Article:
Plans to build wind turbines in Portland Harbour could be revived after the Government said it wanted to boost renewable energy.
The Energy White Paper says the country needs more offshore wind, wave and tidal power if it is to become a low-carbon economy.
It could mean that a controversial scheme to build 12 wind turbines off Portland, which has been shelved for two years, is re-visited.
E.ON UK, the company which has taken over the project from Powergen, says the new emphasis on renewable forms of energy would make it easier to build new wind farms.
A spokesman for the company has refused to rule out future developments off the Dorset coast.
He said: “The reason we stopped in the first place was because of the Olympic sailing events being awarded to Port-land and because there wasn’t the legal framework in place for offshore wind farms in the area. In the future what the paper will do is bring a little bit more stability so a company like E.ON can make long-term investments.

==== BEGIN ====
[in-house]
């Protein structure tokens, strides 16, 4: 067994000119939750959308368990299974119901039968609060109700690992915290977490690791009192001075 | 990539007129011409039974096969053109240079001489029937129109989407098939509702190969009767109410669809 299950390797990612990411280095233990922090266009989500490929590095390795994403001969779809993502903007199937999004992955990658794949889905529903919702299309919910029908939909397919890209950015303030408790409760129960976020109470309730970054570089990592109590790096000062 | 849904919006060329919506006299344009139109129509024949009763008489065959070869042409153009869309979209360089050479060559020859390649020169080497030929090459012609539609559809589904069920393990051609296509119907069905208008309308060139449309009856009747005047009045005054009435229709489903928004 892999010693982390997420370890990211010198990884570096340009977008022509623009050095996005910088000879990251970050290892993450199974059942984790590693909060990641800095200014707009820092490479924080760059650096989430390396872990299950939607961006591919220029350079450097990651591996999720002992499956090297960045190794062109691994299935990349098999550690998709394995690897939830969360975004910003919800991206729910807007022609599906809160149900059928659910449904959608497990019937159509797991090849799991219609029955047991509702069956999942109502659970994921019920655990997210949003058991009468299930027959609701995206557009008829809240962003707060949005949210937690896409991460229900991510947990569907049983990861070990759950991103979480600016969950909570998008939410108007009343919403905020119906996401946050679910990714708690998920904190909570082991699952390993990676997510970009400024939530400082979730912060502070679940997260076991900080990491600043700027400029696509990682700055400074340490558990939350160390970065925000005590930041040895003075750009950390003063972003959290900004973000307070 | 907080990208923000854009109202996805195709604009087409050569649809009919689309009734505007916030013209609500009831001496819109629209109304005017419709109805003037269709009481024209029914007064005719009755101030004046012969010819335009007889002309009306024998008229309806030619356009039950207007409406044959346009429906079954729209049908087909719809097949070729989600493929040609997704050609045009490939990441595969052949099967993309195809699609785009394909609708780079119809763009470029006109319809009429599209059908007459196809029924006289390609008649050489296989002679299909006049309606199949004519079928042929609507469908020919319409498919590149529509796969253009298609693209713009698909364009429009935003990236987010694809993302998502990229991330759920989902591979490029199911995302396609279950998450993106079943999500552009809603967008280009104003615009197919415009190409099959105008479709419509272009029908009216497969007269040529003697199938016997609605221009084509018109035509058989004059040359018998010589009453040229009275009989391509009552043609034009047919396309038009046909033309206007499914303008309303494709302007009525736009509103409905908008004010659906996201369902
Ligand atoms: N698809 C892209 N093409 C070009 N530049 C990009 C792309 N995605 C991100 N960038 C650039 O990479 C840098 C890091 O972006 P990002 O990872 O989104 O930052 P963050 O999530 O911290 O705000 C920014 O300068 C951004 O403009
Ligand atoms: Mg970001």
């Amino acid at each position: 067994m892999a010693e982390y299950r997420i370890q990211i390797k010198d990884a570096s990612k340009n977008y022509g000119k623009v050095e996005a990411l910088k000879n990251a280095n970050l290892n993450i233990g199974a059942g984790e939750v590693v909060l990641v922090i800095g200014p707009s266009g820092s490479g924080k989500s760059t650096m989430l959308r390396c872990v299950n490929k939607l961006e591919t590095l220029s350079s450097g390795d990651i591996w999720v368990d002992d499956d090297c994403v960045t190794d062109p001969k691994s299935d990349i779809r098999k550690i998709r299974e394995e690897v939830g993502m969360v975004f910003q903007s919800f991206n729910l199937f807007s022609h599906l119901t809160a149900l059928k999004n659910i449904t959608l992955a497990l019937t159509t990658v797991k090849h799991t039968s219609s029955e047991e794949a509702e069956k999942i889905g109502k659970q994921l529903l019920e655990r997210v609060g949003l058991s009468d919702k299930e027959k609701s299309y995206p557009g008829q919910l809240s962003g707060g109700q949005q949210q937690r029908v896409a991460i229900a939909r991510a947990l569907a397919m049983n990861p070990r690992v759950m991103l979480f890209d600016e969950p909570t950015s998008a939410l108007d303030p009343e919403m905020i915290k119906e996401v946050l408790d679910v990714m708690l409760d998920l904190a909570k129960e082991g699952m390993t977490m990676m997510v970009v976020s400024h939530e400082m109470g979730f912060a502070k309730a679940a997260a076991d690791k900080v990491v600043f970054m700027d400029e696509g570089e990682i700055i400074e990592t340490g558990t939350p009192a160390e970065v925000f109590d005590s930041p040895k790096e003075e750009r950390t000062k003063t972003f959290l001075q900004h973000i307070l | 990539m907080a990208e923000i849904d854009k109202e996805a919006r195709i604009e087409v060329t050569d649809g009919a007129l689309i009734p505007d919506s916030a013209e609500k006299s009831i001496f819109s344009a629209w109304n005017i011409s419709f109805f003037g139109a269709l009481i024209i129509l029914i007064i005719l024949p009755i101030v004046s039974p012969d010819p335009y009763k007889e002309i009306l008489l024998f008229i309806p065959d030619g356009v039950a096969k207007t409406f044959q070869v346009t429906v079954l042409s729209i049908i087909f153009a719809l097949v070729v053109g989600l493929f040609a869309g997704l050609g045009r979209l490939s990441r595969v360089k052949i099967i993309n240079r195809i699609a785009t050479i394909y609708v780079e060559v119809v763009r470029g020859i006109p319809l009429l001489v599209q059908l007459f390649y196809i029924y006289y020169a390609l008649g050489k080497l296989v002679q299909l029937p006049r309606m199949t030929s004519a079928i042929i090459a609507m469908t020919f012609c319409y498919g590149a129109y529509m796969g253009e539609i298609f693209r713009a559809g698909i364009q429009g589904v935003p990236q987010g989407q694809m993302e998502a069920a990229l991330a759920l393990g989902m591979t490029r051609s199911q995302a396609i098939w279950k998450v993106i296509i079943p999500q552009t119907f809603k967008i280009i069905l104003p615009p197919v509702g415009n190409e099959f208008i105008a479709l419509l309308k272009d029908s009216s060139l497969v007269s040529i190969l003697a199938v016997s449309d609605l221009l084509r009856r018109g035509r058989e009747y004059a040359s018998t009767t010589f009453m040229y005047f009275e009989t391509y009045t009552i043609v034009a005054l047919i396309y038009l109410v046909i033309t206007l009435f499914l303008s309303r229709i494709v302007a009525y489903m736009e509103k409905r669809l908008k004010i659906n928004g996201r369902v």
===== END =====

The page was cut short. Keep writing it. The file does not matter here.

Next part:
“But the plans for Portland are shelved and the short answer is that there are no plans to re-start the process at the moment.”
The scheme for 90-metre high offshore turbines in the harbour breakwater sparked opposition from many Portlanders.
Mayor of Portland, Tim Munro said: “As far as we know this hasn’t totally gone away and in theory we could see them coming back with another bid.
“I think many people are in favour of wind energy but turbines need to be out to sea where the visual and noise are not as serious.”
Plans by Portland Gas to build storage caverns beneath Portland have also been boosted by the Government announcement.
Andrew Hindle, managing director of Portland Gas, said: “There was nothing particularly new in the proposals but it is good from our point of view to know that the Government and its agencies back what we are doing.”
The Government said the country faced two big energy challenges – climate change and maintaining stable and affordable energy supplies.
The plan is to triple the amount of renewable energy used to make electricity by the year 2015.
Other measures include increasing the use of nuclear power to reduce carbon emissions.
By Paul Greaves
25 May 2007
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